REVERT;    -- switches to DBO and full permissions

Thursday, October 30, 2008

HOW TO: Import/Export SQL Server Maintenance Plan

As sqlmaint Utility will be phased out in future versions of SQL Server, Maintenance Plan is Microsoft's recommended approach for Database Maintenance tasks by the DBA

  • Check Database Integrity
  • Shrink Database
  • Reorganize Index
  • Rebuild Index
  • Update Statistics
  • Clean Up History
  • Execute SQL Server Agent Job
  • Backup Database (Full, Differential, Transaction Log)
  • Maintenance Cleanup Task
Naturally, after spending the time and efforts to setup proper Maintenance Plans, you should save it and re-use elsewhere anytime you can. And here are 2 ways to export the Maintenance Plan in SQL Server 2005 and 2008

The easier GUI way
1. Open SQL Server Management Studio

2. In Object Explorer (left pane), click "Connect", choose "Integration Services..."

3. Login into the SQL Server with credentials

4. Expand SERVERNAME (Integration Services), and you'll see the below structure
  • Running Packages
  • Stored Packages
    • File Systems
    • MSDB
      • Maintenance Plans <- this is what you want
5. Right Click on the Maintenance Plan you want to export, and select Export
The harder script way


FROM sysdtspackages90

New SQL Skills I have learned from jobs - Part 1

I initlaly thought SQL Server was all about Transact SQL (T-SQL) programming and development, as that was how I started working with SQL Server 2000, extensively.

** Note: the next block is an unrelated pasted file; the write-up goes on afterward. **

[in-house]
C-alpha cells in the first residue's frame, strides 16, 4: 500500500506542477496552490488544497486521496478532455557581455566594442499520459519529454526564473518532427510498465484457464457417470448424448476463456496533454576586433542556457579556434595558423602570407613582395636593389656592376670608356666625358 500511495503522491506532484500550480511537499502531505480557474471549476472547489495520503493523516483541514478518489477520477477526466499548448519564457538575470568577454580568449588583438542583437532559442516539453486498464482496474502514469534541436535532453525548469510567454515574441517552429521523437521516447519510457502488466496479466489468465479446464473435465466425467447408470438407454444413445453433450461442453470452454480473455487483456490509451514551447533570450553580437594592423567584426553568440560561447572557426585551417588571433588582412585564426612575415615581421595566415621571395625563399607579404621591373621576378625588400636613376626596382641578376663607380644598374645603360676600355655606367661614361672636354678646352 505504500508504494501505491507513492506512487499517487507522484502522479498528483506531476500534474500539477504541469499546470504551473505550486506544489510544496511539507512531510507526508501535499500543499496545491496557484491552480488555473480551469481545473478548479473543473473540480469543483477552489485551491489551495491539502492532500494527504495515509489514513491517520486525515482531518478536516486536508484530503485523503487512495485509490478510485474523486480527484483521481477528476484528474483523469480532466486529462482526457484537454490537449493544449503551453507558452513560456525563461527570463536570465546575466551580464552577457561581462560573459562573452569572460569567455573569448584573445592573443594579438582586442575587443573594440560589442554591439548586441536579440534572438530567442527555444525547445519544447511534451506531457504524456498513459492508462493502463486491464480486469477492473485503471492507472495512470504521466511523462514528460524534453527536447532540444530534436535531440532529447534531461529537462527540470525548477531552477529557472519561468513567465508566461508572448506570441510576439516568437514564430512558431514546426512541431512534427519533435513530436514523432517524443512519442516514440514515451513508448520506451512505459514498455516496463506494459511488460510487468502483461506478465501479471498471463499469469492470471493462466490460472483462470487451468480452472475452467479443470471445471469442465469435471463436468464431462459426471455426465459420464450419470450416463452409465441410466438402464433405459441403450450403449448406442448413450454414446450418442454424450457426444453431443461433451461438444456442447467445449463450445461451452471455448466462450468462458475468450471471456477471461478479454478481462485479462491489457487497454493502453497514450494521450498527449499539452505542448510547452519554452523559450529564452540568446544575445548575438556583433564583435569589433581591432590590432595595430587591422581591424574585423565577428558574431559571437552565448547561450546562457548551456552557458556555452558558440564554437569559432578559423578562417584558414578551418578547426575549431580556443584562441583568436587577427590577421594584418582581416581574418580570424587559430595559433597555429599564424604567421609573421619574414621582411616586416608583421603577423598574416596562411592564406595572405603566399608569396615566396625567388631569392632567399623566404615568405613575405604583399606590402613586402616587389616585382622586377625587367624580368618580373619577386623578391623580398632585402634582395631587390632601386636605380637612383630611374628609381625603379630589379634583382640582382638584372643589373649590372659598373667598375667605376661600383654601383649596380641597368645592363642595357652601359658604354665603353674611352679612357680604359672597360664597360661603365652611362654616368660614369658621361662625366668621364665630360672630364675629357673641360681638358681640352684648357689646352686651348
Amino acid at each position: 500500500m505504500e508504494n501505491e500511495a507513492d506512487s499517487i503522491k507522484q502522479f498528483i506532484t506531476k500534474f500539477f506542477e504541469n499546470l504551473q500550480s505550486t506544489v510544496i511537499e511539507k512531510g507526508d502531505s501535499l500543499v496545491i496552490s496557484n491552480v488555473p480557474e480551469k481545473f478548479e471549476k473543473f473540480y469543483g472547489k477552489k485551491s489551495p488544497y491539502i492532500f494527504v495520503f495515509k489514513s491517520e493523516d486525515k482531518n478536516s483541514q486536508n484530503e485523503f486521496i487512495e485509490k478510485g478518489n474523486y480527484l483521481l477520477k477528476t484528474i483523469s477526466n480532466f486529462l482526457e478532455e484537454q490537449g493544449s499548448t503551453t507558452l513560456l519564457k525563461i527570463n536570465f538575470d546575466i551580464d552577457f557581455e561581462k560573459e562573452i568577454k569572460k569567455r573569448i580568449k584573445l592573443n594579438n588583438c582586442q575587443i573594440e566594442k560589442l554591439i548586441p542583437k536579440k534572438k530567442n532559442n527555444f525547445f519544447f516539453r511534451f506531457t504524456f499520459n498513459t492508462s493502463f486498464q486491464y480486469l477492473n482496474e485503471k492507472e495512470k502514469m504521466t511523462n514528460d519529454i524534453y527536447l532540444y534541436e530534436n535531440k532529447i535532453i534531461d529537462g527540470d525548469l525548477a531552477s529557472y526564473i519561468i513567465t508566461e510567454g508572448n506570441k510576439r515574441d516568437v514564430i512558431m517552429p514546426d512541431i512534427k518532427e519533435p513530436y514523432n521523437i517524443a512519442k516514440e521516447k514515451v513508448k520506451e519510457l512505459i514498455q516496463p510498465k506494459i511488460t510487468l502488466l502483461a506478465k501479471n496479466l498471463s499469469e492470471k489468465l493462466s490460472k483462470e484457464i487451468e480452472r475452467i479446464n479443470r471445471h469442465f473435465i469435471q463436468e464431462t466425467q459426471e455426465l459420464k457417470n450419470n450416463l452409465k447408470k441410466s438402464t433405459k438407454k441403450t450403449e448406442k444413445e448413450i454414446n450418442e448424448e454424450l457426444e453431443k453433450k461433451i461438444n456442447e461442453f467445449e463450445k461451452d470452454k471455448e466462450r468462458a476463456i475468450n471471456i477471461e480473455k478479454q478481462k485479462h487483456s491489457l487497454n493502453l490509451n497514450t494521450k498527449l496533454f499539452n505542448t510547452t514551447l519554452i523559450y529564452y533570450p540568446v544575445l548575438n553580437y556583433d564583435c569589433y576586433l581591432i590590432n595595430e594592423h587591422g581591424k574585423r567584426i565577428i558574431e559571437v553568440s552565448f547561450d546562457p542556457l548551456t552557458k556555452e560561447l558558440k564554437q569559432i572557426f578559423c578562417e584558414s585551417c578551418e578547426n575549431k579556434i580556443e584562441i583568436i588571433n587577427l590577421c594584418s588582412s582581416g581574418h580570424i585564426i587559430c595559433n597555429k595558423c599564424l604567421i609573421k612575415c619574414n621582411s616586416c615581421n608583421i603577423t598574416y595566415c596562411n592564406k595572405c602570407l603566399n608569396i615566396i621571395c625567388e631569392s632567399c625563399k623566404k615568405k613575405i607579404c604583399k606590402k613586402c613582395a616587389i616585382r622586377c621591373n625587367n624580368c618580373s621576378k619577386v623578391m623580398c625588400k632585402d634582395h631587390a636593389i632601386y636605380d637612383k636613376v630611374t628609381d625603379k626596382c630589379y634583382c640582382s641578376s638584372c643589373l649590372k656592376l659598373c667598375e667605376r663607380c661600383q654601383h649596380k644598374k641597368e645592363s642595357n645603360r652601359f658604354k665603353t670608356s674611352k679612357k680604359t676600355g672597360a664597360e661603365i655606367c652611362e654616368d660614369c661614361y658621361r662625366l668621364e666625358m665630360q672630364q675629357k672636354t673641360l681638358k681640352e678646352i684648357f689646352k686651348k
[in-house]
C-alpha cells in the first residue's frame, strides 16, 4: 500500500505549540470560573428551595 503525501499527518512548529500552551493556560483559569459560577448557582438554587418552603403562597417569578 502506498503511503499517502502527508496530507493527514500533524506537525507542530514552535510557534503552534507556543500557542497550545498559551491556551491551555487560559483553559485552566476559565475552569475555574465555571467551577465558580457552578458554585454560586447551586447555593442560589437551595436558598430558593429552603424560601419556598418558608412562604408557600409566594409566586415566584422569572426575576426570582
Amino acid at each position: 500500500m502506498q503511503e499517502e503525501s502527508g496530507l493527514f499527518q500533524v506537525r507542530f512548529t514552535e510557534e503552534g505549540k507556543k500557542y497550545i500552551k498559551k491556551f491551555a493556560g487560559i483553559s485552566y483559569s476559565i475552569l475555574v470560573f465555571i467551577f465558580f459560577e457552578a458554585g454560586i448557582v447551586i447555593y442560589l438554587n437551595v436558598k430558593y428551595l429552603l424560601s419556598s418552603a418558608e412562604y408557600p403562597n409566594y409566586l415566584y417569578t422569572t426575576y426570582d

Then, last couple years I have came across opportunities at work to expand my knowledge of SQL Server to just about everything (shows you how little I knew)

Let's take a walk down memory lane by SELECT Name, Skills FROM Memory (NOLOCK) ORDER BY [Date] DESC

SQL Server Reporting Service (SSRS)

  • Developed over 100 SSRS 2005 reports from scratch
  • Learned by reading the books (very helpful) and reading online contents
  • Deployed and integrated with SharePoint intranet
  • Email subscriptions to management
  • SSRS was quite powerful for a free product, almost can replace Crystal Reports easily
SQL Service Analysis Service (SSAS)

  • Followed the book and built a demo Datawarehouse with Cubes and Dimensions, Slice & Dice!
  • Connected SSRS report to report off the Cube and Dashboard/KPI
  • Unfortunately didn't have the opportunity to fully try the Analysis models or Decision Trees to "predict future" from the history. That would've been very cool and helpful for business sales
More to comment later: